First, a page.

Record of Decision System (RODS)
HI-MILL MANUFACTURING CO.
|Site Name:||HI-MILL MANUFACTURING CO.|
|Address:||1704 HIGHLAND RD|
|City & State:||HIGHLAND MI 48356|
|NPL Status:||Currently on the Final NPL|
|ROD Type:||Record of Decision|
|Abstract:||The 4.5-acre Hi-Mill Manufacturing site is an active manufacturing plant located in Highland Township, Oakland County, Michigan. The site contains a manufacturing facility that makes aluminum, brass, and copper tubing parts and fittings and a paved parking area. In addition, the site borders Highland Road and Highland State Recreation Area, which includes Waterbury Lake approximately 1,000 feet to the south, Target Pond (a 10-acre marsh land) to the east, and wetlands areas to the west and south. Land use in the area is predominantly industrial, with the nearest residences located approximately 2,000 feet from the site. The Hi-Mill operations began in 1946 and consisted of two main processes; anodizing and degreasing metals. As part of plant operations, onsite tanks containing acids were used for metal baths. Periodically, these tanks were emptied of the process wastewater, which contained residues of acids and metals, including copper, aluminum, chromium, and zinc. From 1946 to 1979, this wastewater was discharged onsite into a clay-lined lagoon. In 1972, site investigations documented elevated levels of metals in Target Pond and onsite production wells. In 1976, Hi-Mill built a second, smaller lagoon to receive overflow from the original lagoon. On two occasions, in 1976 and 1977, the larger lagoon overflowed into the marsh bordering the site. As a result, the State required Hi-Mill to stop discharging untreated wastewater into the lagoon and requested that the company design a wastewater recycling program, which was later implemented in 1981. Between 1978 and 1980, onsite construction activities resulted in damage to a solvent delivery line between the storage tank and degreaser. The major source of onsite contamination is believed to be the result of this past accidental release of approximately 250 gallons of chlorinated solvents from the underground piping on the north side of the facility. In 1983 under State supervision, Hi-Mill removed 142 yd of contaminated soil, 34,400 gallons of contaminated sludge, and 63,300 gallons of contaminated wastewater offsite, and backfilled the lagoon. In 1988, after State investigations concluded that the drinking water was still contaminated, the two onsite production wells were abandoned, and bottled water was provided to Hi-Mill employees. This ROD addresses the final remedy for contaminated ground water. The primary contaminants of concern affecting the ground water are VOCs, including TCE, 1,2-DCE, any vinyl chloride. SELECTED REMEDIAL ACTION: The selected remedial action for this site includes monitoring ground water for 30 years; re-evaluating the monitoring system, if results indicate that organic contamination is migrating toward surface water at concentrations potentially exceeding the more stringent of Federal and State standards; and implementing institutional controls, including deed restrictions. The estimated present worth cost for this remedial action is $565,000, which includes an annual O&M cost of $88,000 for years 0-3 and $23,000 for years 4-30. PERFORMANCE STANDARDS OR GOALS: Not provided. INSTITUTIONAL CONTROLS: Institutional controls will be implemented in the form of deed restrictions to restrict development of the property for residential use, thus eliminating the need to consider exposure risks to future residents.|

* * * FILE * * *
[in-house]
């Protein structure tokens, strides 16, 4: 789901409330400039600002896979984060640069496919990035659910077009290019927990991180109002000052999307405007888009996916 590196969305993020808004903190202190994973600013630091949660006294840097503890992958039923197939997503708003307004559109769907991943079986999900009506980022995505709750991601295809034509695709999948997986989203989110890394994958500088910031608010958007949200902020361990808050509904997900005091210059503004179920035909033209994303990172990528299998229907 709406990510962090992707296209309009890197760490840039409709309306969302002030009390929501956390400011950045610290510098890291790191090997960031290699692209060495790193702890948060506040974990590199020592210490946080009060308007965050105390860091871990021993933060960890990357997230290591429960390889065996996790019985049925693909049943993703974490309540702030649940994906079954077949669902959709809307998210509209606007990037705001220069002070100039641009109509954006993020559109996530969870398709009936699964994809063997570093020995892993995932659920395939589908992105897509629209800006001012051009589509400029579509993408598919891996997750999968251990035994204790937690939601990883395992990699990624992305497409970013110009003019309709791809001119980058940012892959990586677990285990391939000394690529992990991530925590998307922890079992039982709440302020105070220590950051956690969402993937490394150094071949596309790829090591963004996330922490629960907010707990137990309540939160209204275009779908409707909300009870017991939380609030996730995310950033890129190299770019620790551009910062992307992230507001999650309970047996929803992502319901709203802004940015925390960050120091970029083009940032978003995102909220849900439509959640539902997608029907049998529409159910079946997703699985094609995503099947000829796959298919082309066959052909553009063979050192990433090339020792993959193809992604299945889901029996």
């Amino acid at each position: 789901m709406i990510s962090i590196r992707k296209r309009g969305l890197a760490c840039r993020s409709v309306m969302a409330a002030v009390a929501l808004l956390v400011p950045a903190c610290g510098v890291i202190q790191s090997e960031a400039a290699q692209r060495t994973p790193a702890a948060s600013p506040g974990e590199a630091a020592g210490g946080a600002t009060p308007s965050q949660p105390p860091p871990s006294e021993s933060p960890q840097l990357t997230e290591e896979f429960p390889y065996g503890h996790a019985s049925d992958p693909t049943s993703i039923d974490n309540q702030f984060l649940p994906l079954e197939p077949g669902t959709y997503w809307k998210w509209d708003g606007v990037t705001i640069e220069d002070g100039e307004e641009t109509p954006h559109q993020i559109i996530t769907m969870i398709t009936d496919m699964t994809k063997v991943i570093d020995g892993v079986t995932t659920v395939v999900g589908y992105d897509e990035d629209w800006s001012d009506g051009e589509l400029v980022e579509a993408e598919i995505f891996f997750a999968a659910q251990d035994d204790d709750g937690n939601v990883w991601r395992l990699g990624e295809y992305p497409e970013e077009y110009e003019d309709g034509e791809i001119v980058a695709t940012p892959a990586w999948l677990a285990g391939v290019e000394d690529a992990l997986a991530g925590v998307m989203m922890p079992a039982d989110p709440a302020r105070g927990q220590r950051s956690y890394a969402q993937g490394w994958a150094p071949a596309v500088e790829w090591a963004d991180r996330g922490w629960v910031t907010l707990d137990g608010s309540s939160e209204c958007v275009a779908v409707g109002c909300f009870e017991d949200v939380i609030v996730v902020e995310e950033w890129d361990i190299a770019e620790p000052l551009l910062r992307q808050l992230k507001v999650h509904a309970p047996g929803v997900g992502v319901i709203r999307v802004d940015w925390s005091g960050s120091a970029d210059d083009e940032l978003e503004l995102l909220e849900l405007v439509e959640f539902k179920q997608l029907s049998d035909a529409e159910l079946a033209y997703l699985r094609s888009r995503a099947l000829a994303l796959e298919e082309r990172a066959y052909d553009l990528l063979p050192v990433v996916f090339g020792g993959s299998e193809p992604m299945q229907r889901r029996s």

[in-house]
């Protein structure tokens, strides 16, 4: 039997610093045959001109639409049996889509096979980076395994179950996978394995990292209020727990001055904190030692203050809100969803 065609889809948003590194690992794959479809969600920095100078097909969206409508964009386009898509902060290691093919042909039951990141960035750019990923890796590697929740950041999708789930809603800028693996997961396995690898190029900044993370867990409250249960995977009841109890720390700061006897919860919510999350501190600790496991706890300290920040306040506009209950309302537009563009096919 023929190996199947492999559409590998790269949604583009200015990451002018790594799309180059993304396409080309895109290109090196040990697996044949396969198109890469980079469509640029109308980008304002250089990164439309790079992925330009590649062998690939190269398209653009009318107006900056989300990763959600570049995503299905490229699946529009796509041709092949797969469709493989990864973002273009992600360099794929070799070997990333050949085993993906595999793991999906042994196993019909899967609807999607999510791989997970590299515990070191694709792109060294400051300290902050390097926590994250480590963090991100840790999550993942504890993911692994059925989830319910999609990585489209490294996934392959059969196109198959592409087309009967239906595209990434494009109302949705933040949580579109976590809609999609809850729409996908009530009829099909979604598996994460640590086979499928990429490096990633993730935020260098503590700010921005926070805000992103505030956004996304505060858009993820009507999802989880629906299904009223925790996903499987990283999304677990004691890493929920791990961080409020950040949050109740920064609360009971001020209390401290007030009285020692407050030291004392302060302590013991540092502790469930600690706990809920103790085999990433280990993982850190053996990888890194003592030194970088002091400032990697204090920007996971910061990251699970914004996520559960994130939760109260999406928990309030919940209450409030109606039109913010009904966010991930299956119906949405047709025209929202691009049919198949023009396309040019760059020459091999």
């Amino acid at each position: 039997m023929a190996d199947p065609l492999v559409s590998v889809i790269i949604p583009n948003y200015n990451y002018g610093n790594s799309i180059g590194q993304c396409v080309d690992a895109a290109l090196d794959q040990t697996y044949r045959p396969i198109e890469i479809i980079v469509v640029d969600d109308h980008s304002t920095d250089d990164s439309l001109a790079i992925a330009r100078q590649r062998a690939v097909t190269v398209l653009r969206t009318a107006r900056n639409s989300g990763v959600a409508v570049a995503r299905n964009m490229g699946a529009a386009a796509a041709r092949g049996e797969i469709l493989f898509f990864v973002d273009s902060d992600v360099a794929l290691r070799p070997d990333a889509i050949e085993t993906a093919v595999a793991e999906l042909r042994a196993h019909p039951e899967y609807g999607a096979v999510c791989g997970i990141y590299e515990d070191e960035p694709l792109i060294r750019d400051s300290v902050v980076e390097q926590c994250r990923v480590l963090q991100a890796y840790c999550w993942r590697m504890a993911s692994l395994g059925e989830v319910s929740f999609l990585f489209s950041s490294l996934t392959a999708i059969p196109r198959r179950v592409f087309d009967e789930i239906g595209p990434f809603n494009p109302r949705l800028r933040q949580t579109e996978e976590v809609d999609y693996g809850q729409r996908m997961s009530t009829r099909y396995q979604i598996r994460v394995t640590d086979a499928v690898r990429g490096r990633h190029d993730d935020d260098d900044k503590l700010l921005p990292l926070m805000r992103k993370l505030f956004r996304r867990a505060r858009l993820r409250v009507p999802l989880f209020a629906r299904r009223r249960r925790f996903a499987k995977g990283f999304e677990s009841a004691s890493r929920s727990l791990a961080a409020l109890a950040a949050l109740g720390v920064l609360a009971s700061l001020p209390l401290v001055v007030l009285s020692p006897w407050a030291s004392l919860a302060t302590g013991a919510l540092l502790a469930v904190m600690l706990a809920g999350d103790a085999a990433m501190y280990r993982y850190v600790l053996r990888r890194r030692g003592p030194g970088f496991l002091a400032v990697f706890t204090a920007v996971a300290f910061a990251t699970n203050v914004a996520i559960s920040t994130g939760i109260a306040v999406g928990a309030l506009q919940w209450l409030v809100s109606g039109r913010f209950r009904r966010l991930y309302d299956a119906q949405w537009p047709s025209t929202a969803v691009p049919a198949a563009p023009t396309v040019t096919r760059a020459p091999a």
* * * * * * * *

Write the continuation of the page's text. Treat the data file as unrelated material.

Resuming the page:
|Remedy:||U.S. EPA has selected a "No Action with Groundwater Monitoring and Institutional Controls". The remedy selected for groundwater contamination includes continued monitoring of both the shallow groundwater unit and the intermediate aquifer. In addition, the monitoring network will be designed to detect impacts to nearby surface water bodies. The selected remedy also incorporates institutional controls to prohibit future development of the Hi-Mill property for residential use. This remedy addresses the threat posed by contaminated groundwater by eliminating or reducing the risks posed by the site through groundwater monitoring and institutional controls. U.S. EPA has determined that no remedial action is necessary at the site. As this is a decision for "No Action", the statutory requirements of CERCLA Section 121 for remedial actions are not applicable and no statutory five-year review will be undertaken.|
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